DIGHTON — The two-story colonial at 1217 Williams St. has a smoke alarm and an electrified exit sign just inside its front door. 

But don’t let those modern flourishes fool you: The house built in 1770 by a Revolutionary War colonel offers the public a mini-journey through the past, although one not adhering strictly to chronology. 

Saturday marked the grand re-opening of what’s known as the Winslow-Davis Museum, named for colonial-era Minuteman Colonel Job Winslow and Dighton residents Samuel and Elizabeth Davis who later bought the house in 1823. 

It was a celebration of sorts among townies visiting and touring the building which had been closed since 2012. 

“I’m so happy to see someone paying attention to Dighton,” Lorraine Mendes said. 

Mendes, 83, said she’s always been conscious of the importance of keeping history alive. 

As a middle-aged woman she said she wrote a book-form autobiographical account of her and her family’s life called “The Family on Elm Street,” a copy of which is available at the town library. 

Her daughter Mary Lawler, 52, also gave thumbs up to what the Dighton Historical Society, which bought the house in 1968, has done in fixing up the first floor and its five rooms. 

“I think it’s beautiful,” Lawler said. 

By mid-afternoon at least 150 people had signed a guest book on a table in what used to be called a “keeping room,” said Chris Pacheco, president of the Historical Society, which spent $99,000 of a $125,000 Community Preservation state grant to restore, paint and repair the place. 

The second floor with its three rooms, although off limits to the general public, serves an important role, said Historical Society member JoAnn Racine. 

Racine said research materials, including old Taunton Daily Gazette newspapers and other documents, one of which she said is written on birch bark, are stored upstairs and can be viewed upon special request. 

The upstairs rooms, she said, until fairly recently had been rented out for years as an apartment: “It helped defray the cost,” Racine said. 

Beginning July 11 the museum will be open to the public every Tuesday 9 a.m. to noon. Anyone interested in perusing the history books and other documents can call for an appointment, she said.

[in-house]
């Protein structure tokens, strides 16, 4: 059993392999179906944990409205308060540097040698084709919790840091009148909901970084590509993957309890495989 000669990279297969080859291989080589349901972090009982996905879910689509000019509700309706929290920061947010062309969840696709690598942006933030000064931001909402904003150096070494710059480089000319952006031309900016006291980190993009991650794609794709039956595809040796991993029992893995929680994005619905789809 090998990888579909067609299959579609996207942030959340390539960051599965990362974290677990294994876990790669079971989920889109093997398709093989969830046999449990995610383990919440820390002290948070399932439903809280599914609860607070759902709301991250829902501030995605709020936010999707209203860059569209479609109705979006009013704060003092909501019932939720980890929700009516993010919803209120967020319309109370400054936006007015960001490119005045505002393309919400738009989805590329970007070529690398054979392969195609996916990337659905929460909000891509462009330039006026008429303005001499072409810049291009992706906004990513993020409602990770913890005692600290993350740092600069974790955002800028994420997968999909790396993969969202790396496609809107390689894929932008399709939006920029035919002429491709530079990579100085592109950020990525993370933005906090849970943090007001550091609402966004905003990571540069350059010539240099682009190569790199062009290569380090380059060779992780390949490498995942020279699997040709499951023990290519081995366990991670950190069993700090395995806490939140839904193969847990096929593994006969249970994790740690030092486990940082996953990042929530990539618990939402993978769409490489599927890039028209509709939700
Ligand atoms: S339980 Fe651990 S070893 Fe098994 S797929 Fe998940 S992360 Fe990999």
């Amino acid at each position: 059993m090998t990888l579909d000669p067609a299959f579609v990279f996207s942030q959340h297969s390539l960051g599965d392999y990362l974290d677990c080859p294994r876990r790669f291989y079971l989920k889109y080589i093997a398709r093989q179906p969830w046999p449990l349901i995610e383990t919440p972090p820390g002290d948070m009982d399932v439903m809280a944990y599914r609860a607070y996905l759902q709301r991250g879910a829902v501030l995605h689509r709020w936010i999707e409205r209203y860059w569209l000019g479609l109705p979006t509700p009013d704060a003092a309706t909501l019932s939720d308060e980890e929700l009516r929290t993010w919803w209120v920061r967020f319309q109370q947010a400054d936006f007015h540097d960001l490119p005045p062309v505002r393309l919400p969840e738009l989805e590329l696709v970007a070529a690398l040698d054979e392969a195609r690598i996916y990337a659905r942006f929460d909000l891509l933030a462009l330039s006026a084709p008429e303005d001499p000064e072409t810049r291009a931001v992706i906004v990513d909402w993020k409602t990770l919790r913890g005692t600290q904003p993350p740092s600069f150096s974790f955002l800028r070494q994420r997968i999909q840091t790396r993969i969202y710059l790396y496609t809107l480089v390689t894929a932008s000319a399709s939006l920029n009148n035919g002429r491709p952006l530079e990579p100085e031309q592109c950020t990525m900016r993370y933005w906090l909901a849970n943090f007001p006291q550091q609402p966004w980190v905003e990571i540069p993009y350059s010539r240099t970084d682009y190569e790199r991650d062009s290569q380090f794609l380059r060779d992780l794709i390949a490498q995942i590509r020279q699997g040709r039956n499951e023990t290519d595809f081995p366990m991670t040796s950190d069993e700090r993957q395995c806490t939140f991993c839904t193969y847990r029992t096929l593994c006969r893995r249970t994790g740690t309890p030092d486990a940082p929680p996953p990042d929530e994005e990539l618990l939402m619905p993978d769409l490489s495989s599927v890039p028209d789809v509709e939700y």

Racine said the museum offers a close-up view of a potpourri of donated historical artifacts from various eras. 

These include a Victorian organ; large dolls wrapped in oil cloth; a tooth-pulling device; women’s hats; American Indian artifacts; a large wooden baby cradle; and what had been a professional embroidery stitching sampler.  

There’s also a wool rug in the front parlor that Racine says took 10 years to make; it was crafted by the late Elaine Varley. 

Varley, she said, was a local historian and founding member of the town’s Historical Society who worked tirelessly on behalf of the group. 

One of the more subtle and sophisticated features in terms of visibility, Racine said, is feather-edge paneling now attached to the walls of the front hallway that originally was part of another Somerset Avenue house. 

The original owner of that house, a Mr. Walker, might have been involved in the ship-building industry — which Racine said might explain the initials DW carved above the images of two large sailing vessels. 

Pacheco said it’s possible Job Winslow might have left his house to a son or daughter in the years before 1793, when a deed recorded the sale of the building to Mr. and Mrs. Davis. 

Both Pacheco and Racine said it’s likely Job Winslow was a small farmer. 

“It’s a modest house,” Pacheco said. “I don’t think they were a family of any real means. He was probably just an average person in town.” 

At some point, she said, an addition was made downstairs at the rear of the house. Doing so, Pacheco said, would have provided a dedicated cooking room and alleviated the mixed-use activity in the keeping room. 

A former single-room schoolhouse in the backyard behind the main house is being used for storage. 

“We moved it here years ago. It used to be behind a cemetery — it was just kind of rotting,” Racine said, adding that the building has since then been painted and its windows re-glazed. 

She surmised there someday might be a grant opportunity to restore the old schoolhouse so it can used for meetings. 

Racine said the Winslow-Davis Museum has a security alarm system and is equipped with a mini-ductless system providing heat, air conditioning and a humidifier.